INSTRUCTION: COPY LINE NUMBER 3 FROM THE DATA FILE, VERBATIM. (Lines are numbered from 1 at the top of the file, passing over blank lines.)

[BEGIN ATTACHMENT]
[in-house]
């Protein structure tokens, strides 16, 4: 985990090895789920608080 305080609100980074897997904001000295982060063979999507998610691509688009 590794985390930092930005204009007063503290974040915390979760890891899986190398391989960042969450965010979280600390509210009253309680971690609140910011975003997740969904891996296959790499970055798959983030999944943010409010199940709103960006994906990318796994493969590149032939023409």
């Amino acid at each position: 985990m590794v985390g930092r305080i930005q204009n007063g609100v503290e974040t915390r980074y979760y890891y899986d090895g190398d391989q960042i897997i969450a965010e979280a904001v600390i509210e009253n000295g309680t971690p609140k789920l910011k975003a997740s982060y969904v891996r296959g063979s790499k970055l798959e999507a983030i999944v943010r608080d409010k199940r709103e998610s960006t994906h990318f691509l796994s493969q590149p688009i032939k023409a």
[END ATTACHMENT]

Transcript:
């Amino acid at each position: 985990m590794v985390g930092r305080i930005q204009n007063g609100v503290e974040t915390r980074y979760y890891y899986d090895g190398d391989q960042i897997i969450a965010e979280a904001v600390i509210e009253n000295g309680t971690p609140k789920l910011k975003a997740s982060y969904v891996r296959g063979s790499k970055l798959e999507a983030i999944v943010r608080d409010k199940r709103e998610s960006t994906h990318f691509l796994s493969q590149p688009i032939k023409a």